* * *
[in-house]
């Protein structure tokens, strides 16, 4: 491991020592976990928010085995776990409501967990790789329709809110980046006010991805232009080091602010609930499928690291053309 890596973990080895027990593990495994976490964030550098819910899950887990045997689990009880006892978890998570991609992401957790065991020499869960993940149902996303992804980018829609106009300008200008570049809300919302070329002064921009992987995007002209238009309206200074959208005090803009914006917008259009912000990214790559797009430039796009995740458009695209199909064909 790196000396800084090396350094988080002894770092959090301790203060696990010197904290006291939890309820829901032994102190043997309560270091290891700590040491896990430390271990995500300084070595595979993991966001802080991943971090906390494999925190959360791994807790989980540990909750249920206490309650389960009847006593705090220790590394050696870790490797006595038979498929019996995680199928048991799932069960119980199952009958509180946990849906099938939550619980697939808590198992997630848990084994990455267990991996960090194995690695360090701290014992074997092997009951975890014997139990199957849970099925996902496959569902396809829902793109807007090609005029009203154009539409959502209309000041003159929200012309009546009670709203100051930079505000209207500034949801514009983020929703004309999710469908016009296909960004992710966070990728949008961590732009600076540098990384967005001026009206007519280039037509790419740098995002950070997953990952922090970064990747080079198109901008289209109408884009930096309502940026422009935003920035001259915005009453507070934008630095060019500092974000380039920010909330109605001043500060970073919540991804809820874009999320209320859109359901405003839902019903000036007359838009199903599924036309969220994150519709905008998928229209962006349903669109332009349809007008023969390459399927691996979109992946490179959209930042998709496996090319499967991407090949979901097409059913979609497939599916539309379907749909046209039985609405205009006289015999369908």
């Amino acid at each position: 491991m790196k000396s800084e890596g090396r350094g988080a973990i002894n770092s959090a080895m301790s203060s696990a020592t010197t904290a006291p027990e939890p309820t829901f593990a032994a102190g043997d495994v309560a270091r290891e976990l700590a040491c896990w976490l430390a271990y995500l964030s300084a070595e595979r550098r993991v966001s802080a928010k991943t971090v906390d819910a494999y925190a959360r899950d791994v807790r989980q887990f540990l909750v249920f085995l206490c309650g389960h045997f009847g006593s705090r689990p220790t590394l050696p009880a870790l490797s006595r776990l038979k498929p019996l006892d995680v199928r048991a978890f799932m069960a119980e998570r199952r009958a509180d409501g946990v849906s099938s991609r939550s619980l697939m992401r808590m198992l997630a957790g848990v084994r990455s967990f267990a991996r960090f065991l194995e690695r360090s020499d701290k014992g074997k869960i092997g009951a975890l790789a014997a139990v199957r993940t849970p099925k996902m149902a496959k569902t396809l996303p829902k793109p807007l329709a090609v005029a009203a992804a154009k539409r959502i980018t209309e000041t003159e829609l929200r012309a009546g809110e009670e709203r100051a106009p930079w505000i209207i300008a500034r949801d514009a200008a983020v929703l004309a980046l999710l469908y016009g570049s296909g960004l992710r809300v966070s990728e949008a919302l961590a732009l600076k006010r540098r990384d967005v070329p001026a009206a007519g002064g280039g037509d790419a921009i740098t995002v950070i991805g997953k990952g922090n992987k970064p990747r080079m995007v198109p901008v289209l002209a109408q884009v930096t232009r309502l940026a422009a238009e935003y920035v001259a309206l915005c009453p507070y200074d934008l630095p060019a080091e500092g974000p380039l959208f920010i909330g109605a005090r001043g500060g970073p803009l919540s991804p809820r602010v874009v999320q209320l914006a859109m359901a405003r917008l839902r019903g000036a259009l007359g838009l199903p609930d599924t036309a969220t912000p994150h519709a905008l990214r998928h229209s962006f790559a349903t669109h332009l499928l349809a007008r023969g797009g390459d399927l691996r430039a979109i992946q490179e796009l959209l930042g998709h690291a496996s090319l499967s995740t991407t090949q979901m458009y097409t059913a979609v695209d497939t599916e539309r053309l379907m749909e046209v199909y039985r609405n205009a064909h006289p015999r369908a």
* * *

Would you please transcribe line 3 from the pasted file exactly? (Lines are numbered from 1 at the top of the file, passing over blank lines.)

């Amino acid at each position: 491991m790196k000396s800084e890596g090396r350094g988080a973990i002894n770092s959090a080895m301790s203060s696990a020592t010197t904290a006291p027990e939890p309820t829901f593990a032994a102190g043997d495994v309560a270091r290891e976990l700590a040491c896990w976490l430390a271990y995500l964030s300084a070595e595979r550098r993991v966001s802080a928010k991943t971090v906390d819910a494999y925190a959360r899950d791994v807790r989980q887990f540990l909750v249920f085995l206490c309650g389960h045997f009847g006593s705090r689990p220790t590394l050696p009880a870790l490797s006595r776990l038979k498929p019996l006892d995680v199928r048991a978890f799932m069960a119980e998570r199952r009958a509180d409501g946990v849906s099938s991609r939550s619980l697939m992401r808590m198992l997630a957790g848990v084994r990455s967990f267990a991996r960090f065991l194995e690695r360090s020499d701290k014992g074997k869960i092997g009951a975890l790789a014997a139990v199957r993940t849970p099925k996902m149902a496959k569902t396809l996303p829902k793109p807007l329709a090609v005029a009203a992804a154009k539409r959502i980018t209309e000041t003159e829609l929200r012309a009546g809110e009670e709203r100051a106009p930079w505000i209207i300008a500034r949801d514009a200008a983020v929703l004309a980046l999710l469908y016009g570049s296909g960004l992710r809300v966070s990728e949008a919302l961590a732009l600076k006010r540098r990384d967005v070329p001026a009206a007519g002064g280039g037509d790419a921009i740098t995002v950070i991805g997953k990952g922090n992987k970064p990747r080079m995007v198109p901008v289209l002209a109408q884009v930096t232009r309502l940026a422009a238009e935003y920035v001259a309206l915005c009453p507070y200074d934008l630095p060019a080091e500092g974000p380039l959208f920010i909330g109605a005090r001043g500060g970073p803009l919540s991804p809820r602010v874009v999320q209320l914006a859109m359901a405003r917008l839902r019903g000036a259009l007359g838009l199903p609930d599924t036309a969220t912000p994150h519709a905008l990214r998928h229209s962006f790559a349903t669109h332009l499928l349809a007008r023969g797009g390459d399927l691996r430039a979109i992946q490179e796009l959209l930042g998709h690291a496996s090319l499967s995740t991407t090949q979901m458009y097409t059913a979609v695209d497939t599916e539309r053309l379907m749909e046209v199909y039985r609405n205009a064909h006289p015999r369908a």